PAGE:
An isolated USB-RS485 adapter
I connected a lot of USB-RS485 adapters to my smart meter readout software and wasn't happy. Either the device is cheap and broken or works but is very expensive. The supercheap adaptors from China often provice no ground connection, one worked fine, another one was unstable. Both did not adhere to the USB spec (90mA initial current draw limit). On the other hand, industrial adaptors like the Meilhaus RedCOM USB-COMi-SI or the ADAM 4561 isolate the RS-485 bus from the USB line and work extremely reliable. But they are really expensive.
This project aims to create an adaptor that works well and is reasonably priced. We use the following components:
- An FTDI FT232L provides the USB-UART interface and can be configured for RS485 operation.
- An Analog Devices ADM2582E isolates the RS485 bus and generates the supply voltage for the bus. Please note: this device is rather expensive, but Analog Devices will send you samples at no cost.
- We use WAGO 233 series connectors to connect to the RS485 bus
The first prototype looks like this:
The PCB is too big, and I don't need all those test points any more. Therefore, I have build the second prototype. Please note that the board is slightly smaller, has a different WAGO connector and unpopulated footprints for protection diodes:
The second prototype works quite well. Unfortunately, the holes for the WAGO connector are too small -- I needed to drill them bigger. While doing so, I destroyed a connection to the "A" pin - the copper wire to the right of the WAGO connector replaces the PCB trace I destroyed. In addition, the footprint for the MOSFET is wrong.
Minor layout changes are needed, but the principle is solid.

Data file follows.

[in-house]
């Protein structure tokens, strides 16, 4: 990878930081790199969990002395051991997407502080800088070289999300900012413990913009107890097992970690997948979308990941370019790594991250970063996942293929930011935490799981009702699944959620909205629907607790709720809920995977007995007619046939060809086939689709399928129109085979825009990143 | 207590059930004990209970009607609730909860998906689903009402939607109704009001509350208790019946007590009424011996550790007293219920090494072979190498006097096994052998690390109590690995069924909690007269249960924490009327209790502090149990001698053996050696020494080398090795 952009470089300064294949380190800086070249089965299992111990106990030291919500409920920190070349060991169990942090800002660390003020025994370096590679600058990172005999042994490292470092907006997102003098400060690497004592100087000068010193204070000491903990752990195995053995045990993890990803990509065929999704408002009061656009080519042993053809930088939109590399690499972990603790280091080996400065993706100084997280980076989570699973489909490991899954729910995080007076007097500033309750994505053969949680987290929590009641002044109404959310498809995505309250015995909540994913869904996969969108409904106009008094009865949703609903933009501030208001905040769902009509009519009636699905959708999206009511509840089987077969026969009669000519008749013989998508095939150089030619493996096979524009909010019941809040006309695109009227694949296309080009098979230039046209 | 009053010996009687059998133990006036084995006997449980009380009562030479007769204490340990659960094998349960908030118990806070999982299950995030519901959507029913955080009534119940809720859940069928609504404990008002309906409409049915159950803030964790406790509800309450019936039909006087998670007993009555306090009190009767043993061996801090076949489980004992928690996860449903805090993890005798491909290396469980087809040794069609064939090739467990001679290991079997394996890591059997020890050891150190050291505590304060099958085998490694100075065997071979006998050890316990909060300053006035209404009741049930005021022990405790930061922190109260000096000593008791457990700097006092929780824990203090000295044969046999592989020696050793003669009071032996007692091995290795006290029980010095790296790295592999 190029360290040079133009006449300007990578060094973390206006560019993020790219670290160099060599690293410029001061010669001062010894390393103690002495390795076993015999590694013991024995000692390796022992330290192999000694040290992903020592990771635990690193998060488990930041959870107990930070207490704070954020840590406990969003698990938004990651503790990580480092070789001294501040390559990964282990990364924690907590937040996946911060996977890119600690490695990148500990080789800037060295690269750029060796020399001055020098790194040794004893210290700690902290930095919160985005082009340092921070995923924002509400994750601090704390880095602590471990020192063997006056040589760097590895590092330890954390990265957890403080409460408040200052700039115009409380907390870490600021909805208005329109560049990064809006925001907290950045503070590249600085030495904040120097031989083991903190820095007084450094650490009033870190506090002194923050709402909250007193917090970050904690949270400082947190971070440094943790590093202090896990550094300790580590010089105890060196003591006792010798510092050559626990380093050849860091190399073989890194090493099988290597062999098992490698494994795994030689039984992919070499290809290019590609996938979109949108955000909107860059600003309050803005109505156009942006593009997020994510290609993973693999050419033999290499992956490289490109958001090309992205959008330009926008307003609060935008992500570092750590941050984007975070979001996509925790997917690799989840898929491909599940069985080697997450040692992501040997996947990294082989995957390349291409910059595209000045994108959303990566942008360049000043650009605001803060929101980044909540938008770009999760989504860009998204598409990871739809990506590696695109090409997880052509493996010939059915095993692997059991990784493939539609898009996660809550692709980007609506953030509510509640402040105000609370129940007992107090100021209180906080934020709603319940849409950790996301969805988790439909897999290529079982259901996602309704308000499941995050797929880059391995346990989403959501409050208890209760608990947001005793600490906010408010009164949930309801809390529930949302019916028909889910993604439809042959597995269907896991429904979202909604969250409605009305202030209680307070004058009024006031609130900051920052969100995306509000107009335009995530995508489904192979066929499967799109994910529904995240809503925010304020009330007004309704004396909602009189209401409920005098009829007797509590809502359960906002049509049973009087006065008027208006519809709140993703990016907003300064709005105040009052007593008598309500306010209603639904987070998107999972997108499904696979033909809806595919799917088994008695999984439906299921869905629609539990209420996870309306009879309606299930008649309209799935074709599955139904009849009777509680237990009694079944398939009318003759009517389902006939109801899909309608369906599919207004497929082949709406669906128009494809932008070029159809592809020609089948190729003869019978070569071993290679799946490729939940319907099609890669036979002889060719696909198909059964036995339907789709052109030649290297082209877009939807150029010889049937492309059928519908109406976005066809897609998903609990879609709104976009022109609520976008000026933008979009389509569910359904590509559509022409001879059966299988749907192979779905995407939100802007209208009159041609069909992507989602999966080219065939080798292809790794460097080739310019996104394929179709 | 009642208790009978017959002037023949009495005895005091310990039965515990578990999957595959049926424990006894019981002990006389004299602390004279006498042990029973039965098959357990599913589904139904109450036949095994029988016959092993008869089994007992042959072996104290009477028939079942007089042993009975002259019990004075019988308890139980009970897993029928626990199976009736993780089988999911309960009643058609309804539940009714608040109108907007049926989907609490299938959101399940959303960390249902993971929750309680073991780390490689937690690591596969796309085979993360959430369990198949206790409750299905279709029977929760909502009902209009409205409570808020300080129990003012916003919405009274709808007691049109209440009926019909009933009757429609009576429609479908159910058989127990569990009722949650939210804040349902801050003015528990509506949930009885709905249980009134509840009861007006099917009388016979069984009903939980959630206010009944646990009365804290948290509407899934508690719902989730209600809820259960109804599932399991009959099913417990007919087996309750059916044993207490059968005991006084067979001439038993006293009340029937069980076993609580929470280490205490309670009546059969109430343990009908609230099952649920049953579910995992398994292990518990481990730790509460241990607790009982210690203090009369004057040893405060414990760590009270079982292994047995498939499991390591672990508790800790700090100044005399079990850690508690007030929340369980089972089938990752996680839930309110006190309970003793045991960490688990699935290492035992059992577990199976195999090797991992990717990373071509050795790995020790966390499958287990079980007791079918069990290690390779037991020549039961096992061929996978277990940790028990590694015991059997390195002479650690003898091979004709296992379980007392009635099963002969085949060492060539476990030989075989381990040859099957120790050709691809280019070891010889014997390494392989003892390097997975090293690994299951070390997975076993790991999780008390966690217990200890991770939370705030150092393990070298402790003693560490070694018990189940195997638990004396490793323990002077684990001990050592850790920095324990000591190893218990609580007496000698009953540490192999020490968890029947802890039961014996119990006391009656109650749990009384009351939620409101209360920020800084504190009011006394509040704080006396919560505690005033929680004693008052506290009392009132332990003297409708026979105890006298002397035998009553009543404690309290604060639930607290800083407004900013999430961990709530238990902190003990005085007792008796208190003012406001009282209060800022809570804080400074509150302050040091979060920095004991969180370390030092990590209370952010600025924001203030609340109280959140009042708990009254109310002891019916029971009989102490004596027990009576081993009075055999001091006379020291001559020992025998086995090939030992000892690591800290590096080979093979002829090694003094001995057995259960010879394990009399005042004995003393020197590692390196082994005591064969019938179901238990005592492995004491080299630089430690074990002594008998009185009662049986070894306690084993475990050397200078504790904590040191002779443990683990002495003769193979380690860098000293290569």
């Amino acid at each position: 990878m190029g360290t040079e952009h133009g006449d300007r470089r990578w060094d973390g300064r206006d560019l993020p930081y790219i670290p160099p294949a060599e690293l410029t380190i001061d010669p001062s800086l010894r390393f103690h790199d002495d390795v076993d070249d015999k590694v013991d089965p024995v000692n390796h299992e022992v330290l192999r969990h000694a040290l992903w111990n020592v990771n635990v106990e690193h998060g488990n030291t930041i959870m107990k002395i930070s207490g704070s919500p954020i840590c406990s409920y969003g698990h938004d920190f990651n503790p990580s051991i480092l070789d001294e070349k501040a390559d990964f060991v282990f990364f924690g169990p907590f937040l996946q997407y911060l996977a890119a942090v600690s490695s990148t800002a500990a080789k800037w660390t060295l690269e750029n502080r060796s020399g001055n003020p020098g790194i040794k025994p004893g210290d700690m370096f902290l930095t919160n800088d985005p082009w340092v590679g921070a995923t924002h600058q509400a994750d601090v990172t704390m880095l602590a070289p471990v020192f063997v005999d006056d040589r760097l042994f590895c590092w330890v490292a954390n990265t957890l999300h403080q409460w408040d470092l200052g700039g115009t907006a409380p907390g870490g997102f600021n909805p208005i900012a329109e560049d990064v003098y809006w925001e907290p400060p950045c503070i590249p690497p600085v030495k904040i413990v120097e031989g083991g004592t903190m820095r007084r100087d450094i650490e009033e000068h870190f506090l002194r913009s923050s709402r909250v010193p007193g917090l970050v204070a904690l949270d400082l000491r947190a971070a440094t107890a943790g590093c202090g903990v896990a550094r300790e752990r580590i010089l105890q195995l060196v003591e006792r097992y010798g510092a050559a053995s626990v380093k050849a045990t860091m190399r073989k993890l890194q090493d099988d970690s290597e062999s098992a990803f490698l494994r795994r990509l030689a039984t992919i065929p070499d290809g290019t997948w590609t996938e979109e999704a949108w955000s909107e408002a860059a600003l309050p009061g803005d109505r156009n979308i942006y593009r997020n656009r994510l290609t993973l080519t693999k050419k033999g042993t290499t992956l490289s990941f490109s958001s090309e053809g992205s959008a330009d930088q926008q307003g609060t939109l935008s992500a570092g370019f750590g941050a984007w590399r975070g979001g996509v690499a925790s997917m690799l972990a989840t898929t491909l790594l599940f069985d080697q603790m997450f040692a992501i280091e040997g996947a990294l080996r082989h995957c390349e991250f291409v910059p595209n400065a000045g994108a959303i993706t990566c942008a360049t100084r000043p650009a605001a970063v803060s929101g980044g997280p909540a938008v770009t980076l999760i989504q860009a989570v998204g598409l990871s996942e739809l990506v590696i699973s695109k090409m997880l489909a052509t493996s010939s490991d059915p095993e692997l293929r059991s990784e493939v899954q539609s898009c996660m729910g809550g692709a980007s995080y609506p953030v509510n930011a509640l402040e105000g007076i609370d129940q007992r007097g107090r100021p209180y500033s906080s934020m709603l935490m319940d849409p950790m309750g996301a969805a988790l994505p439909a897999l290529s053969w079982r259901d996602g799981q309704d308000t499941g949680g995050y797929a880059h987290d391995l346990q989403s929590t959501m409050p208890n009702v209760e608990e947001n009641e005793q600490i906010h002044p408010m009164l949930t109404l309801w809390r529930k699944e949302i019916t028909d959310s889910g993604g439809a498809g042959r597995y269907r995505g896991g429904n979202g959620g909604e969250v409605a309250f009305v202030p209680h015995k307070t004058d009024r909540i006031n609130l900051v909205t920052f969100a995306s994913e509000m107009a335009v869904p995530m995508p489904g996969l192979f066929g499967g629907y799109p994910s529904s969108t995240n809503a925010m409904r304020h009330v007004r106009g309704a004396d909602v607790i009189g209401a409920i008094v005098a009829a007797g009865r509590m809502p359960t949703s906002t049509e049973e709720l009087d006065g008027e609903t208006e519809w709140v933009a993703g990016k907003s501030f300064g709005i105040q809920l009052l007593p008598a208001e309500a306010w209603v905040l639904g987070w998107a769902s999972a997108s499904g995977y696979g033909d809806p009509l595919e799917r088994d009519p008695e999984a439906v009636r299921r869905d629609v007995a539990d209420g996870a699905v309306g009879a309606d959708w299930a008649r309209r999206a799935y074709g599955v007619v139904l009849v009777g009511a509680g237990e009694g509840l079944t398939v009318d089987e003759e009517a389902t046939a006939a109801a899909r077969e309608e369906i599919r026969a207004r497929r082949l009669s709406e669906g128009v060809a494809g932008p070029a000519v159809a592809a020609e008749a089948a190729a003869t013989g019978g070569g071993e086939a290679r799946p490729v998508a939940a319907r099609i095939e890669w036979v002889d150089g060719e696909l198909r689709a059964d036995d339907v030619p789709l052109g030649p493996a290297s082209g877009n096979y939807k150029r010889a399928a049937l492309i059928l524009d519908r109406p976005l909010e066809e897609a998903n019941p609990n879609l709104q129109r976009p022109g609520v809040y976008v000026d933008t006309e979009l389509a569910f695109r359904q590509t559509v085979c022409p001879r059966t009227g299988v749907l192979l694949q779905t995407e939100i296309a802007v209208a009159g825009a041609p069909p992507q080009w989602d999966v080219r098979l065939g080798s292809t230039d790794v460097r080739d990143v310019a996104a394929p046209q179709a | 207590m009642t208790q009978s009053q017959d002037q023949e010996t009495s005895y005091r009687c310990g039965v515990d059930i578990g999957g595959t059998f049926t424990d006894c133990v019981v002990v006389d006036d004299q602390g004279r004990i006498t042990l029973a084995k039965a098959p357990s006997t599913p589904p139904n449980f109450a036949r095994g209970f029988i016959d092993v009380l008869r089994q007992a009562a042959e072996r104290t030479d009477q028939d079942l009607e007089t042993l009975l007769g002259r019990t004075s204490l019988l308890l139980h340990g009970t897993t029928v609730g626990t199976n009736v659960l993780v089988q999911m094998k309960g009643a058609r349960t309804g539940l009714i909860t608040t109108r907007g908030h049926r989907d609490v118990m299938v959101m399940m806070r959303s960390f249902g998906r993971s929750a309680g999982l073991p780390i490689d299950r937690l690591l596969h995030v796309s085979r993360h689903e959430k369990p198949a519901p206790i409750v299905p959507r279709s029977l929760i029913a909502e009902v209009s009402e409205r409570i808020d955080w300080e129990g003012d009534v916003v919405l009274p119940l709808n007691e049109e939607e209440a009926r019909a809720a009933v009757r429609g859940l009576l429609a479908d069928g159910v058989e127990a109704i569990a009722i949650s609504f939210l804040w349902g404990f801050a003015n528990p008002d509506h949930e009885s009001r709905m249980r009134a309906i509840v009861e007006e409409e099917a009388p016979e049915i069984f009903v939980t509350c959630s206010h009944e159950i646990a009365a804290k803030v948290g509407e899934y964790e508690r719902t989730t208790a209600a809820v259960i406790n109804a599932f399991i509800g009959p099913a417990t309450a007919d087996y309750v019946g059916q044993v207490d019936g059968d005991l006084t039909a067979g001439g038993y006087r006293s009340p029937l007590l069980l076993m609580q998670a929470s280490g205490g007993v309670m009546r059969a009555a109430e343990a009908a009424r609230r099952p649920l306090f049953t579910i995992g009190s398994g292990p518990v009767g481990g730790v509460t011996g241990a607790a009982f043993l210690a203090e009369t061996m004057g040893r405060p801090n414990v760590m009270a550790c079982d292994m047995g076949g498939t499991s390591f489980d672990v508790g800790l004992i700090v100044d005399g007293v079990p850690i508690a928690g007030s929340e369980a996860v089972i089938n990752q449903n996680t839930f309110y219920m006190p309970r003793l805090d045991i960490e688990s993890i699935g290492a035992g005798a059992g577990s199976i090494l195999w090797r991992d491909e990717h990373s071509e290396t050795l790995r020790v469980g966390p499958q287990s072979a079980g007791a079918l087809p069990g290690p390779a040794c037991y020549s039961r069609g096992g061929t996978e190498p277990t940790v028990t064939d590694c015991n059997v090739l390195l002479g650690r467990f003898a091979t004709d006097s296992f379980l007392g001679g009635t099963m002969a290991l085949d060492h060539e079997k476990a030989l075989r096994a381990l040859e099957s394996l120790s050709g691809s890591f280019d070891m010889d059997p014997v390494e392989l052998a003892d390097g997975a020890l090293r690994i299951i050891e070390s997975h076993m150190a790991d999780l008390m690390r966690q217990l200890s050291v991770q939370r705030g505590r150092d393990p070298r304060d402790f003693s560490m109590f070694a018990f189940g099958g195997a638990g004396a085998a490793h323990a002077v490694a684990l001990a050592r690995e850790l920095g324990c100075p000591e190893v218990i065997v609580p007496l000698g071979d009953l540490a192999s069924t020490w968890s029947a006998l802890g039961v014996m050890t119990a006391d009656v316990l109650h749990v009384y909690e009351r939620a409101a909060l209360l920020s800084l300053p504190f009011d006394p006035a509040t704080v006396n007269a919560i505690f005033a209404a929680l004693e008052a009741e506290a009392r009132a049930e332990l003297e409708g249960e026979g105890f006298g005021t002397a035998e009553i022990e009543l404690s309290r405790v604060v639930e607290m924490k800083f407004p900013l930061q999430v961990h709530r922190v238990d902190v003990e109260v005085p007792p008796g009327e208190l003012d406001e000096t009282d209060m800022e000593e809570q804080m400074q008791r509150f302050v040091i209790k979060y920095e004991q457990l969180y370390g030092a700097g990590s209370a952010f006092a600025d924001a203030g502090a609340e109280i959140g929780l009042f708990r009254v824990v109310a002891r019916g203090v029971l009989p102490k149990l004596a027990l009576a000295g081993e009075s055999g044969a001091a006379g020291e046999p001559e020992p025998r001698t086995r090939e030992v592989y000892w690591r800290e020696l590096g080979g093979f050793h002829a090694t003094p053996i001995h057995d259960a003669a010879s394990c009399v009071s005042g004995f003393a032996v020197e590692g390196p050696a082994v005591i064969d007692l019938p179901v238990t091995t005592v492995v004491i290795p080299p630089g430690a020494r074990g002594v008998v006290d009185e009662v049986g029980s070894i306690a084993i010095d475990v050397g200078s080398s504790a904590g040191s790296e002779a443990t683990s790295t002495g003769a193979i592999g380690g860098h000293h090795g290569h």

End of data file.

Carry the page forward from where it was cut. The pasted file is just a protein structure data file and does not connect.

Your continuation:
- Copy all footprints to project library
- Footprint of MOSFET is wrong
- Increase hole diameter for WAGO connector
- Fix position of silkscreen on bottom layer
The FTDI chip needs to be configured in order to work in this application. Specifically, the following changes need to be written into its EEPROM:
- CBUS3 must be set to PwrEN. This ensures that the device draws only 90 mA when plugged in. After completing the USB enumeration process, this pin triggers the onboard MOSFET and the remainder of the board is powered up.
- CBUS4 must be set to TxDEN. The FTDI toggles the nRE pin of the ADM2582.
You can use Mark Lord's ft232r_prog to change the EEPROM settings. In order to see the current EEPROM content, use
$ ft232r_prog --verbose --dump --old-vid 0x0403 --old-pid 0x6001
In order to set CBUS3 to PwrEN, CBUS4 to TxDEN, high-current-io off and the maximum power consumption to 300 mA, use
$ ft232r_prog --verbose --dump --old-vid 0x0403 --old-pid 0x6001 \ --cbus3 PwrEn --cbus4 TxDEN --high-current-io off --max-bus-power 300
On Linux I could successfully compile the binary just by typing
make and using it as described above. On Mac OS X, I needed to add
/usr/local to the Makefile. The top two lines now read like this:
CFLAGS = -Wall -O2 -s -Werror -I/usr/local/include LDFLAGS = -L/usr/local/lib -lusb -lftdi -s
In my case, a FTDI driver claimed the device, preventing the
ft232r_prog command to communicate with the FTDI. You can list the
FTDI-related kernel extensions using
$ kextstat | grep FTDI 156 0 0xffffff7f83606000 0x8000 0x8000 com.FTDI.driver.FTDIUSBSerialDriver (2.2.16) 0AB01558-B114-9EF2-1CD9-A13CFA557737 <137 55 5 4 3 1>
Then, to unload the driver, use
$ sudo kextunload -b com.FTDI.driver.FTDIUSBSerialDriver
for all FTDI drivers you found.